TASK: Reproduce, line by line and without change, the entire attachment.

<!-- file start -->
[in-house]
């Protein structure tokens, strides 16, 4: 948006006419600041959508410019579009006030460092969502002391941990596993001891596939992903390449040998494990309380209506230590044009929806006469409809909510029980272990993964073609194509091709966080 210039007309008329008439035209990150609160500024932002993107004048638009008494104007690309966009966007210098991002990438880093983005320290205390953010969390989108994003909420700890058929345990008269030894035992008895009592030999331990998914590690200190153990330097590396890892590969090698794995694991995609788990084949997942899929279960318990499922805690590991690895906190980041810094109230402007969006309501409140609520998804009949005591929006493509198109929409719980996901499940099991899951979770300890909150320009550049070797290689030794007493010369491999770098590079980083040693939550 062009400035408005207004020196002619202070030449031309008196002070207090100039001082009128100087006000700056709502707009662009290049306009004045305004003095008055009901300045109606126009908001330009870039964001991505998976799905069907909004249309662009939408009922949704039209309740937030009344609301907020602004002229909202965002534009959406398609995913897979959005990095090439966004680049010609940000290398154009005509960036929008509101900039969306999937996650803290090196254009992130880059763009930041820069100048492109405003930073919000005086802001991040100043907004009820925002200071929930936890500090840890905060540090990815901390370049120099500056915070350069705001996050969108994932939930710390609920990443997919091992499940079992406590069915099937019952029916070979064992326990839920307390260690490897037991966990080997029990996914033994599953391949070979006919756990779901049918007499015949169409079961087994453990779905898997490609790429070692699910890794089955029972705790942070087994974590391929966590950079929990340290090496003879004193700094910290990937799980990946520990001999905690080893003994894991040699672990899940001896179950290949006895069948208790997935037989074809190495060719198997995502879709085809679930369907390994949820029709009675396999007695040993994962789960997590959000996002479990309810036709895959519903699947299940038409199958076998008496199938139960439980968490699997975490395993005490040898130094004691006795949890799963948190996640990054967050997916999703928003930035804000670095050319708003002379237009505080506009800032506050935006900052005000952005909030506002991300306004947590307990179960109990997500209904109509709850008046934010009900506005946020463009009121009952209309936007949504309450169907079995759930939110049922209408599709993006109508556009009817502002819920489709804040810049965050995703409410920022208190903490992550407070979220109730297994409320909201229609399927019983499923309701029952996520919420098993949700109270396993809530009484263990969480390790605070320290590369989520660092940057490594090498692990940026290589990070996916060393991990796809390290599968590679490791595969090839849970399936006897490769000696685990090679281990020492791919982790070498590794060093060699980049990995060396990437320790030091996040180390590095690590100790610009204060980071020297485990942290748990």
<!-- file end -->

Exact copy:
[in-house]
């Protein structure tokens, strides 16, 4: 948006006419600041959508410019579009006030460092969502002391941990596993001891596939992903390449040998494990309380209506230590044009929806006469409809909510029980272990993964073609194509091709966080 210039007309008329008439035209990150609160500024932002993107004048638009008494104007690309966009966007210098991002990438880093983005320290205390953010969390989108994003909420700890058929345990008269030894035992008895009592030999331990998914590690200190153990330097590396890892590969090698794995694991995609788990084949997942899929279960318990499922805690590991690895906190980041810094109230402007969006309501409140609520998804009949005591929006493509198109929409719980996901499940099991899951979770300890909150320009550049070797290689030794007493010369491999770098590079980083040693939550 062009400035408005207004020196002619202070030449031309008196002070207090100039001082009128100087006000700056709502707009662009290049306009004045305004003095008055009901300045109606126009908001330009870039964001991505998976799905069907909004249309662009939408009922949704039209309740937030009344609301907020602004002229909202965002534009959406398609995913897979959005990095090439966004680049010609940000290398154009005509960036929008509101900039969306999937996650803290090196254009992130880059763009930041820069100048492109405003930073919000005086802001991040100043907004009820925002200071929930936890500090840890905060540090990815901390370049120099500056915070350069705001996050969108994932939930710390609920990443997919091992499940079992406590069915099937019952029916070979064992326990839920307390260690490897037991966990080997029990996914033994599953391949070979006919756990779901049918007499015949169409079961087994453990779905898997490609790429070692699910890794089955029972705790942070087994974590391929966590950079929990340290090496003879004193700094910290990937799980990946520990001999905690080893003994894991040699672990899940001896179950290949006895069948208790997935037989074809190495060719198997995502879709085809679930369907390994949820029709009675396999007695040993994962789960997590959000996002479990309810036709895959519903699947299940038409199958076998008496199938139960439980968490699997975490395993005490040898130094004691006795949890799963948190996640990054967050997916999703928003930035804000670095050319708003002379237009505080506009800032506050935006900052005000952005909030506002991300306004947590307990179960109990997500209904109509709850008046934010009900506005946020463009009121009952209309936007949504309450169907079995759930939110049922209408599709993006109508556009009817502002819920489709804040810049965050995703409410920022208190903490992550407070979220109730297994409320909201229609399927019983499923309701029952996520919420098993949700109270396993809530009484263990969480390790605070320290590369989520660092940057490594090498692990940026290589990070996916060393991990796809390290599968590679490791595969090839849970399936006897490769000696685990090679281990020492791919982790070498590794060093060699980049990995060396990437320790030091996040180390590095690590100790610009204060980071020297485990942290748990």